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James Madison's D'Angelo Amos, right, knocks down a pass intended for William & Mary's Jordan Lowery during the Dukes' win over the Tribe on Saturday at Zable Stadium. 

WILLIAMSBURG – Sometimes it takes the extraordinary to preserve the ordinary.

James Madison’s 38-10 win over William & Mary was no different than any of the recent meetings between the two rivals.

With the victory the Dukes have won four straight in the series and the last three by at least 28 points. But maybe Saturday’s contest isn’t a blowout if JMU safety D’Angelo Amos doesn’t track down Tribe speedster Bronson Yoder during the opening quarter.

“Plays like that separate a championship defense from any other defense,” Amos said afterward.

Yoder, one of the top kick-return men in the Colonial Athletic Association, took a snap at quarterback, faked a handoff and appeared bound for the gold-filled end zone at Zable Stadium. He had no Dukes defenders in front of him, and for someone with a 93-yard kickoff return for a score and a 98-yard kickoff return for a score already to his name this season, that much space normally means six.

Amos, one of the top punt returners in the FCS, had other ideas, though.

“That’s just constantly Coach [Curt] Cignetti, [defensive coordinator Corey] Hetherman, teaching us to always give 100 percent effort,” Amos said. “And if we can go get him, then to go get him and never give up.”

Amos finally brought Yoder the ground at the JMU 4-yard line, turning what could’ve been a 77-yard touchdown run and a 7-0 lead for the Tribe into a 73-yard gain and an extra chance for the safety and his Dukes teammates to prevent a William & Mary touchdown.

William & Mary couldn’t get the ball past the goal line on any of its three tries from inside the 5 and had to settle for a field goal thanks to tackles from JMU defensive tackle Mike Greene, linebacker Dimitri Holloway and another from Amos.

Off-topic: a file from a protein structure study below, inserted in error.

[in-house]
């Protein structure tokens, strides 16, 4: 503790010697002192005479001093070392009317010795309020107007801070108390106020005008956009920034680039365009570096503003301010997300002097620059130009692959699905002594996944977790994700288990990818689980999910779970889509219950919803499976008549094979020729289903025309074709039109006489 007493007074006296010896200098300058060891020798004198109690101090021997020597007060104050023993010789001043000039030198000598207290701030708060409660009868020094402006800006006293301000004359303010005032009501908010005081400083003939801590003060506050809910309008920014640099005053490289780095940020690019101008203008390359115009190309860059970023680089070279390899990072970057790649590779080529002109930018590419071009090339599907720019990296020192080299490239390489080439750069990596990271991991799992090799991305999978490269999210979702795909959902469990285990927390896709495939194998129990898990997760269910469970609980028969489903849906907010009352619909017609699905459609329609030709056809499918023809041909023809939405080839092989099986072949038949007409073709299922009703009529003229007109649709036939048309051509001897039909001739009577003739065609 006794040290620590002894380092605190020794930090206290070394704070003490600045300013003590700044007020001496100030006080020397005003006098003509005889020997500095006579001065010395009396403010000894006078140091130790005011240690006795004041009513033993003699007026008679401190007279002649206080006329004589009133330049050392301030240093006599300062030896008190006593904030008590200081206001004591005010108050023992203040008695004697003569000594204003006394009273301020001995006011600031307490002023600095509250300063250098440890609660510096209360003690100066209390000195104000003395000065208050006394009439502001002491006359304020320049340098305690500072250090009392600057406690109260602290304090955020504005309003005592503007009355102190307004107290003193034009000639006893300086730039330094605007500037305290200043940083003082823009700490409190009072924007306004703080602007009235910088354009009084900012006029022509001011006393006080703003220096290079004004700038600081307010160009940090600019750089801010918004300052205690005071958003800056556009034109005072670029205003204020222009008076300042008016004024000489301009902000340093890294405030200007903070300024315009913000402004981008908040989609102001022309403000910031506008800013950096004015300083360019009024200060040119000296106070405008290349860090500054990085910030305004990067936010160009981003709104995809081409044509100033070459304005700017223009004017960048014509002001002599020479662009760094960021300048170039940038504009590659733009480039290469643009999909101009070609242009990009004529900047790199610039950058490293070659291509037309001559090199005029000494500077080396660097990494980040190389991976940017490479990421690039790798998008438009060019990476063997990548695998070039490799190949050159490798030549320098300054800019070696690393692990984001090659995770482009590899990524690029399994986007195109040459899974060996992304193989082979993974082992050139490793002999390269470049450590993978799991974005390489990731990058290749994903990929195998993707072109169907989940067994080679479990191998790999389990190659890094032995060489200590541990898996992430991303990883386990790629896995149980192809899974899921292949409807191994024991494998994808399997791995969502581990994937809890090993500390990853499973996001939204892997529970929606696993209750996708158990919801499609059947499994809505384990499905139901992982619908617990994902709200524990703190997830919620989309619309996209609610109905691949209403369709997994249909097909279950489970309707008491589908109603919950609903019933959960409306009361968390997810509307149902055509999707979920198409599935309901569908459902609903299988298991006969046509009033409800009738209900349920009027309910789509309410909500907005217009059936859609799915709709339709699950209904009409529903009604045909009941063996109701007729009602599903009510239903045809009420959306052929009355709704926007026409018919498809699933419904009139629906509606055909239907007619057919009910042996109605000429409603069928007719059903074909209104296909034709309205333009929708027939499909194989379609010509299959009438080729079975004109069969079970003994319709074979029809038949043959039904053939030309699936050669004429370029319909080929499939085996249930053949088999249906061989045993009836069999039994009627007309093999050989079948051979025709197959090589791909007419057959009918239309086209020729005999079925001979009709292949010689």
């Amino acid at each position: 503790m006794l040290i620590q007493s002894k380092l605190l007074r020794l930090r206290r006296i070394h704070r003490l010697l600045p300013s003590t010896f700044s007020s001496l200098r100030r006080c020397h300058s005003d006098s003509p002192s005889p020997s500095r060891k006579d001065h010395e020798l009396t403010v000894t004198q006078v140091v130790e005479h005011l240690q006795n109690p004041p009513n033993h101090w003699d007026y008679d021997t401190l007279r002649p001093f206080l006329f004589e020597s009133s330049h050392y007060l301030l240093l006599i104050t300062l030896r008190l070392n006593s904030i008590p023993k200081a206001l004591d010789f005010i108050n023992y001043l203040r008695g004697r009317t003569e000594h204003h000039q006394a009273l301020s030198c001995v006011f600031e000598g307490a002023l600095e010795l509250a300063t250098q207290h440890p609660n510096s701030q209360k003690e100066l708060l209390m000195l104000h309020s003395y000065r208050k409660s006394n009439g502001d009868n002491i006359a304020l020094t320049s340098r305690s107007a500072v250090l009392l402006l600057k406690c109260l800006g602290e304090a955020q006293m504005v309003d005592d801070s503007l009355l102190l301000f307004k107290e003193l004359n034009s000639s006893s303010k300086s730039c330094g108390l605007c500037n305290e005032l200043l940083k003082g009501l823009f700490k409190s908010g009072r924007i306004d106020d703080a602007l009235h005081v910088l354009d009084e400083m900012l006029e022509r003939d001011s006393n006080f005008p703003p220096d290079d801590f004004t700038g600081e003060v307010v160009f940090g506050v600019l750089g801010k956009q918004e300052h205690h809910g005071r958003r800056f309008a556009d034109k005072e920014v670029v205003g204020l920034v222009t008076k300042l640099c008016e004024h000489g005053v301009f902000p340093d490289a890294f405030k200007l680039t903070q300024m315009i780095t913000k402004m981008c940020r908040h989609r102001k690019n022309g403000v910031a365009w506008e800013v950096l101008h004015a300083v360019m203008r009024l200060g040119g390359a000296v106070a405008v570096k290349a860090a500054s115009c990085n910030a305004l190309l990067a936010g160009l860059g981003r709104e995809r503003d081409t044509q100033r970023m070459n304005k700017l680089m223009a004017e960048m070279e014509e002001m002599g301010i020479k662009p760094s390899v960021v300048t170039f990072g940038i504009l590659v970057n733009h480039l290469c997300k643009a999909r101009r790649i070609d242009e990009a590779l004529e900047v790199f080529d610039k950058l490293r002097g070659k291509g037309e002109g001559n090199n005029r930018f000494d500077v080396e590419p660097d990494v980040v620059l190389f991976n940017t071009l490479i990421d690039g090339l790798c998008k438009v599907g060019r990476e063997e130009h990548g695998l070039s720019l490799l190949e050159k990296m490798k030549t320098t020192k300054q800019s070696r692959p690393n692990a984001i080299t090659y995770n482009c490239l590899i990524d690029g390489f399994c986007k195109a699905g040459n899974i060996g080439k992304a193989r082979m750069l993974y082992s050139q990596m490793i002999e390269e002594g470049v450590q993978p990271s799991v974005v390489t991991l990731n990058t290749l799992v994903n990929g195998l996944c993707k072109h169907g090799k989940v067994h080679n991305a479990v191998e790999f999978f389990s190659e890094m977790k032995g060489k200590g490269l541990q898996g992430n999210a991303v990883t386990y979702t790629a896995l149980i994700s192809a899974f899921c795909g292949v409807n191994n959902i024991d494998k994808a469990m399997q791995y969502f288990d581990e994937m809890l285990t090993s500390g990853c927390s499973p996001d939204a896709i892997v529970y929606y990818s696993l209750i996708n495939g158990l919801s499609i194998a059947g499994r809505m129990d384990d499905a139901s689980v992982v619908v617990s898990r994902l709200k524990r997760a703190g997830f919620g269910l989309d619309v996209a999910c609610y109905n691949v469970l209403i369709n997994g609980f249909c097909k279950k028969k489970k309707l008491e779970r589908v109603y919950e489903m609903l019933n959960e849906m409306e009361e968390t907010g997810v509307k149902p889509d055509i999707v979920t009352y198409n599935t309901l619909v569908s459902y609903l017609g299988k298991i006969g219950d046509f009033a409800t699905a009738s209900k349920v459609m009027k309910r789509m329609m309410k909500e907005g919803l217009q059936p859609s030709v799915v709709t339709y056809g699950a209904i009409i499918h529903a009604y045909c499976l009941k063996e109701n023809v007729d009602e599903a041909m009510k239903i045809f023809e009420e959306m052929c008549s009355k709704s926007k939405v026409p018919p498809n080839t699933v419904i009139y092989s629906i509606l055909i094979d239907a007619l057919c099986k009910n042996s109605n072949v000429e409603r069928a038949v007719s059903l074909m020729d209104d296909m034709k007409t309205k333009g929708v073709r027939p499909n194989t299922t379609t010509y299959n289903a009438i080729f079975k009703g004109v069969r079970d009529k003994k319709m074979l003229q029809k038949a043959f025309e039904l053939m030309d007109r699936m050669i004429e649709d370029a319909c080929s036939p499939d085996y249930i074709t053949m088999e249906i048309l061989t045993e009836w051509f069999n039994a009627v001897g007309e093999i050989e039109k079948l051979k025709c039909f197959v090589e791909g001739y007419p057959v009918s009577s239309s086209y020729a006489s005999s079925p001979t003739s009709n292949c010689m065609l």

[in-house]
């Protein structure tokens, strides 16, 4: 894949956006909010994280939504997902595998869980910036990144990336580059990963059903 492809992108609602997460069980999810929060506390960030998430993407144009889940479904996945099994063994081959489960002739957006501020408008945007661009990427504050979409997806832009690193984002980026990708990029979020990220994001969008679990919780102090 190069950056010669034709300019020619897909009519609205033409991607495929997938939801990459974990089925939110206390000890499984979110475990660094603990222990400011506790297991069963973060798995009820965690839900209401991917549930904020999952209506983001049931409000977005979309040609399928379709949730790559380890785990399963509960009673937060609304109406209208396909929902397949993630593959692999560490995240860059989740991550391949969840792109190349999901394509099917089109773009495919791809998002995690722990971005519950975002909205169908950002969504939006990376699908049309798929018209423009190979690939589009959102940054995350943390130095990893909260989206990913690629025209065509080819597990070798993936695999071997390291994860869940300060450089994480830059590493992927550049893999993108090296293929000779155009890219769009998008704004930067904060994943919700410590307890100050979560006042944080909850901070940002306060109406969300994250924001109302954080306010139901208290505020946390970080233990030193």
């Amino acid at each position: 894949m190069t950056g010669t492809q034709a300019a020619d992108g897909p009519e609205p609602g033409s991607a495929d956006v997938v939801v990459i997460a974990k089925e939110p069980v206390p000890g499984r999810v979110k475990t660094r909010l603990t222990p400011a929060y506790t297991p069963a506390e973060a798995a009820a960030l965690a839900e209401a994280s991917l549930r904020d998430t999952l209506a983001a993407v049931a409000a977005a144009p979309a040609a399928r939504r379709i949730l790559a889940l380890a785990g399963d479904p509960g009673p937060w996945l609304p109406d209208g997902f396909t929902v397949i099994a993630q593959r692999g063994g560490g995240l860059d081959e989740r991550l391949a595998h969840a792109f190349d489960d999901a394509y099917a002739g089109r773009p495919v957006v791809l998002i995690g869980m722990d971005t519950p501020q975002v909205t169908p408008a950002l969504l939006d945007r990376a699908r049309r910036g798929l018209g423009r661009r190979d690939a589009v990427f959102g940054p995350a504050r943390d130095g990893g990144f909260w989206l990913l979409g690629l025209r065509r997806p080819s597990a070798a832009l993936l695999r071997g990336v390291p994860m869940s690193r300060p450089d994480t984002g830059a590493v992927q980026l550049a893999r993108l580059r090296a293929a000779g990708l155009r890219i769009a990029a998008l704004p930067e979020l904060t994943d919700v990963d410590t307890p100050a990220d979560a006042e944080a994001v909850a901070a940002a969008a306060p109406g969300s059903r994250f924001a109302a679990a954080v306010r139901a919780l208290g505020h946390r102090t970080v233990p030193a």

“I was like ‘Oh boy,’” Cignetti said as he chuckled and realized the significance of Amos’ hustle.

A touchdown for the Tribe would’ve also meant taking advantage of the interception JMU threw on the opposite end of the field a few plays earlier.

“We had thrown an interception the series before,” Cignetti said. “And it turned out to be a super, great play [by Amos] because we held ‘em and held ‘em to three points. That guy [Yoder] is pretty fast, but our man Amos is a little faster than people think.”

And that was just the start of a productive afternoon for Amos, who finished with five tackles, an interception and a pass breakup to go along with five punt returns for 125 yards. His 49-yard punt return in the first quarter setup JMU’s go-ahead touchdown that the Dukes wouldn’t look back from.

The 125 punt-return yards are the most he’s had in a game this season and the most he’s had in any game since his 183 punt-return yards against Villanova last year.

“It just builds confidence,” Amos, who uncharacteristically fumbled a few punt-return opportunities earlier this season, said. “So it’s definitely a much-needed game for our punt-return unit as a whole and it does give me a little bit more motivation and confidence going into the rest of the season.”

Contact Greg Madia at 574-6296 or gmadia@dnronline.com

Follow Greg on Twitter: @Madia_DNRSports

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